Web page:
Last Updated May 26, 2010 12:11 PM EDT
In other news, BP wants to save the whales. In defense of the Gray Lady, it's easy to get confused when the forces of light and darkness are mixing it up over financial reform, throwing a pall high over the Potomac.
Because of course (and sorry to point out the obvious) anyone favoring a strong derivatives rule would embrace Sen. Blanche Lincoln's recent proposal. The amendment, which is part of the Senate's reform measure, would make banks separate swaps-trading from their traditional banking activities. This buffer is, as Robert Reich says, "critical":
For years the big banks have relied on taxpayer-funded deposit insurance to backstop their lucrative derivative businesses. Obviously they want the subsidy to continue. [Ben] Bernanke argues that "depository institutions use derivatives to help mitigate the risks of their normal banking activities." True, but irrelevant. Lincoln's measure would allow banks to continue to use derivatives. They just could not rely on their government-insured deposits for the capital.Unfortunately, Lincoln's plan appears to have earned a death sentence yesterday when Frank, the Massachusetts Democrat leading the effort to reconcile the House and Senate reform bills, said her amendment "goes too far."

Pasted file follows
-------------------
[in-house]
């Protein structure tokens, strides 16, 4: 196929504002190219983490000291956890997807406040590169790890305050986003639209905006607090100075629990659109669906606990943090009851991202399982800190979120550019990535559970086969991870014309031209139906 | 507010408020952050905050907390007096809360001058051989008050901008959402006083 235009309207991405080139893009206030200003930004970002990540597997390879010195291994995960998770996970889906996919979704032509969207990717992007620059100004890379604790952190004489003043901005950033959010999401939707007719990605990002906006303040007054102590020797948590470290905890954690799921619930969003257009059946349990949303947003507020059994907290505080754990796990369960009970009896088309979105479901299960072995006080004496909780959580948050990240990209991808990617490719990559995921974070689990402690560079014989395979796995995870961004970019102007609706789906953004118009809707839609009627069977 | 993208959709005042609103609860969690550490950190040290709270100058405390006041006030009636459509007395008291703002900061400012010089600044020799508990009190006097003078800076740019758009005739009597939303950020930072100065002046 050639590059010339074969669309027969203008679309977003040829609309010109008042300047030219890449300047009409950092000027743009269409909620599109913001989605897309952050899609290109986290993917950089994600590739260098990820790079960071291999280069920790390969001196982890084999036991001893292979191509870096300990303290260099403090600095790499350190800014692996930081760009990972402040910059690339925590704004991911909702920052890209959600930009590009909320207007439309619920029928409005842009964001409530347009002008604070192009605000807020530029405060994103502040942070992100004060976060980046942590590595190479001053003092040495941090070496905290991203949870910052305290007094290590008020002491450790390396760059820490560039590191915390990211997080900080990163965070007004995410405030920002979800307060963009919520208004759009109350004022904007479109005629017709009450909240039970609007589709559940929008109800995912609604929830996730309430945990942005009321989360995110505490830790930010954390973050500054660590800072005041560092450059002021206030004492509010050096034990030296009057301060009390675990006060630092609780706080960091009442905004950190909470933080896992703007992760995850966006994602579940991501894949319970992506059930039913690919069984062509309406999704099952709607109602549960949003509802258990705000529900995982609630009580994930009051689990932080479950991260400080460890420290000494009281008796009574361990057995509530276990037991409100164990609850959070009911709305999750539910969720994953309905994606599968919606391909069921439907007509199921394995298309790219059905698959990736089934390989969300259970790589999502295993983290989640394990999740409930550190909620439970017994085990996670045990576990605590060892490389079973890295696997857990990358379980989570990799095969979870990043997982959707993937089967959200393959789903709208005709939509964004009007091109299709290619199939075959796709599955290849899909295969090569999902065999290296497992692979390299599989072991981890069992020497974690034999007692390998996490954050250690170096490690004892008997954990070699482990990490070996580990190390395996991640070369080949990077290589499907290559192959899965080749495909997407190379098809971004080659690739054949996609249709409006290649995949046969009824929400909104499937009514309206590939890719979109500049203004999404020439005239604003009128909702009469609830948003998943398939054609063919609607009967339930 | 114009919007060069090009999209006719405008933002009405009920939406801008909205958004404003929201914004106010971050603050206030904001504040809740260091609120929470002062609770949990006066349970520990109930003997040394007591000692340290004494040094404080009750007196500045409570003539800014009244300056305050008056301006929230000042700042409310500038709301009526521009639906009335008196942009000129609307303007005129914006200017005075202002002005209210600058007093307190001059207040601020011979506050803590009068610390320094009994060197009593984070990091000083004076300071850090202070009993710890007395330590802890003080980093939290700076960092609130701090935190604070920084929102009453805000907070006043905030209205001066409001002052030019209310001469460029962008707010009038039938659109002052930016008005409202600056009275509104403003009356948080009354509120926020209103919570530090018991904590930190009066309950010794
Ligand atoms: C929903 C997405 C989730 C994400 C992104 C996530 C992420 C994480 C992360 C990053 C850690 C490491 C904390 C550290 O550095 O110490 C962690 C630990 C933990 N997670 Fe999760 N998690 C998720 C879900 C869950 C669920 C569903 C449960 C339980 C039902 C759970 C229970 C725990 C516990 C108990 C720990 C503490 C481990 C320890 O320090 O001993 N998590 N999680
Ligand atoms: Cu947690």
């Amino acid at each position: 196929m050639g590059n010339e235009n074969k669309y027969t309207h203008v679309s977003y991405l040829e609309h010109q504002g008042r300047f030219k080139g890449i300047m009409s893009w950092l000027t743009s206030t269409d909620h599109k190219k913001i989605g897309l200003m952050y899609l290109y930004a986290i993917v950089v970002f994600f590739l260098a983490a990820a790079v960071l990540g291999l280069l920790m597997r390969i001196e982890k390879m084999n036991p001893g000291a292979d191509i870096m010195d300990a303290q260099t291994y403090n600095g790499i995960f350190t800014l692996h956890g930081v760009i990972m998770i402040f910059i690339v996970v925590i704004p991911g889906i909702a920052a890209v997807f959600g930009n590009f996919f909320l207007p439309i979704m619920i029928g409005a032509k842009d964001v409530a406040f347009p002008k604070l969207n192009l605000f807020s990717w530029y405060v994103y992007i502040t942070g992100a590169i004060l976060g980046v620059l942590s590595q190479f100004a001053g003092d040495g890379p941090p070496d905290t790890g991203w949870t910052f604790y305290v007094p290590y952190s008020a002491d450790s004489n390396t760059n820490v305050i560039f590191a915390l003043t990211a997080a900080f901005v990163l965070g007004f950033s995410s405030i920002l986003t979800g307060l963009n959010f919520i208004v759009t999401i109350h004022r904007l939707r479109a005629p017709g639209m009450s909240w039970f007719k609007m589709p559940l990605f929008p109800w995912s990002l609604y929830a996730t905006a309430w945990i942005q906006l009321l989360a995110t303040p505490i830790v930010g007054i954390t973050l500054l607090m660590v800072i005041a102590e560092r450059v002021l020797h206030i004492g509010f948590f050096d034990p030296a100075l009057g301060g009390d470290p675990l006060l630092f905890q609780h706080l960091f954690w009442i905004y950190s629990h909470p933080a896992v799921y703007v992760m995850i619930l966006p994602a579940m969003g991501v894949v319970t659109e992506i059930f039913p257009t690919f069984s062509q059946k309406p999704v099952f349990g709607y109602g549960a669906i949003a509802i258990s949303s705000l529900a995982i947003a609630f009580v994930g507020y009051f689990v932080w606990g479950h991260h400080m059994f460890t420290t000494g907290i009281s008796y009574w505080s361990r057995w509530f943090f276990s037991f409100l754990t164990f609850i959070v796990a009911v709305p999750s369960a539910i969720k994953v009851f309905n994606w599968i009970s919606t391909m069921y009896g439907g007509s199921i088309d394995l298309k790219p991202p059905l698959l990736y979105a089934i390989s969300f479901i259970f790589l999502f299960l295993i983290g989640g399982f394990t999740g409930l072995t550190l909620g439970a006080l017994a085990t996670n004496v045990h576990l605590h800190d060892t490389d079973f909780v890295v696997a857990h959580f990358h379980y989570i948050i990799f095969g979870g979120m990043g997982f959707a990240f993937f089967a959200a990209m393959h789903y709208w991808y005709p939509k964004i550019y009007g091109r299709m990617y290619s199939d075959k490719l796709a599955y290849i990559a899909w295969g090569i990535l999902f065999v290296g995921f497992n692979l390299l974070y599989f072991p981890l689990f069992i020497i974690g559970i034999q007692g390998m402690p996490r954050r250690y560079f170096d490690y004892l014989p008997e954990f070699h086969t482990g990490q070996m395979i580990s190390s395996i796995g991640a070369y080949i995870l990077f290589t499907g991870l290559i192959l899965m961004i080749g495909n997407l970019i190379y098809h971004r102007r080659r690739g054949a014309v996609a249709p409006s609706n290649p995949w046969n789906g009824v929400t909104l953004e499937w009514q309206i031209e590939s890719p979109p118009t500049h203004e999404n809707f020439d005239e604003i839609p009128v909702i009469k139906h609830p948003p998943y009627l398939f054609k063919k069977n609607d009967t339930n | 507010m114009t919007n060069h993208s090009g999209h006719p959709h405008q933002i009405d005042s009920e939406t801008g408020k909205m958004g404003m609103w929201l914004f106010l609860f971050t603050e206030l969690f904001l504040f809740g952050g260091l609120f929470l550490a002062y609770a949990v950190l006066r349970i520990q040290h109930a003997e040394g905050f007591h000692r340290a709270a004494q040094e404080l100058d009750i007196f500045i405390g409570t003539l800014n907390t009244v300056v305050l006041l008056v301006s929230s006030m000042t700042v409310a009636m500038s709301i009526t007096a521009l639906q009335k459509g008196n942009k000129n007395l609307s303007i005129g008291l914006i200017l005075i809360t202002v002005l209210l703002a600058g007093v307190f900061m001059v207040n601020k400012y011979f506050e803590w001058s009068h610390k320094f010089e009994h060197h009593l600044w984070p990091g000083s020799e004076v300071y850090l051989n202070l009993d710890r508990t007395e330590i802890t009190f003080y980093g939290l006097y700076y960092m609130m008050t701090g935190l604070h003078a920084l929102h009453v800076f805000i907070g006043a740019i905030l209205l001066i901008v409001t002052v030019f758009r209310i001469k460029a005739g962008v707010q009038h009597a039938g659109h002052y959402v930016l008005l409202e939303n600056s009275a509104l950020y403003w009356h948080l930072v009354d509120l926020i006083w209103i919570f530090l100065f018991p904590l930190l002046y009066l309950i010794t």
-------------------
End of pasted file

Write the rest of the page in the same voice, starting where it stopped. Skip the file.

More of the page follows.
Other Democrats are piling on, including two lawmakers from New York, which happens to be where Wall Street is located. Rep. Michael McMahon said Tuesday that he would work to kill the swaps provision. Rep. Gary Ackerman went a step further. He sent a letter to Frank, House Speaker Nancy Pelosi and other key legislators urging them to strike Lincoln's proposal. Wrote Ackerman:
We are deeply concerned by the very real possibility that, as a result of the Senate derivatives provision, America's largest financial institutions will move their $600 trillion derivatives businesses overseas, at the expense of both New York's and the United States' economy.Because Wall Street and Main Street are one, you see. And it's in taxpayers' interest to subsidize big banks by guaranteeing their losses at the poker table. Maestro, music please!
Can anything save the derivatives ban? Probably not. Besides Frank and every last congressional Republican working to mesh the two bills, the amendment is also opposed by Bernanke at the Fed, Treasury Secretary Tim Geithner, Paul Volcker and FDIC chief Sheila Bair. On with the show.
Image from Wikimedia Commons, CC 3.0; photo from office of Rep. Gary Ackerman Related:
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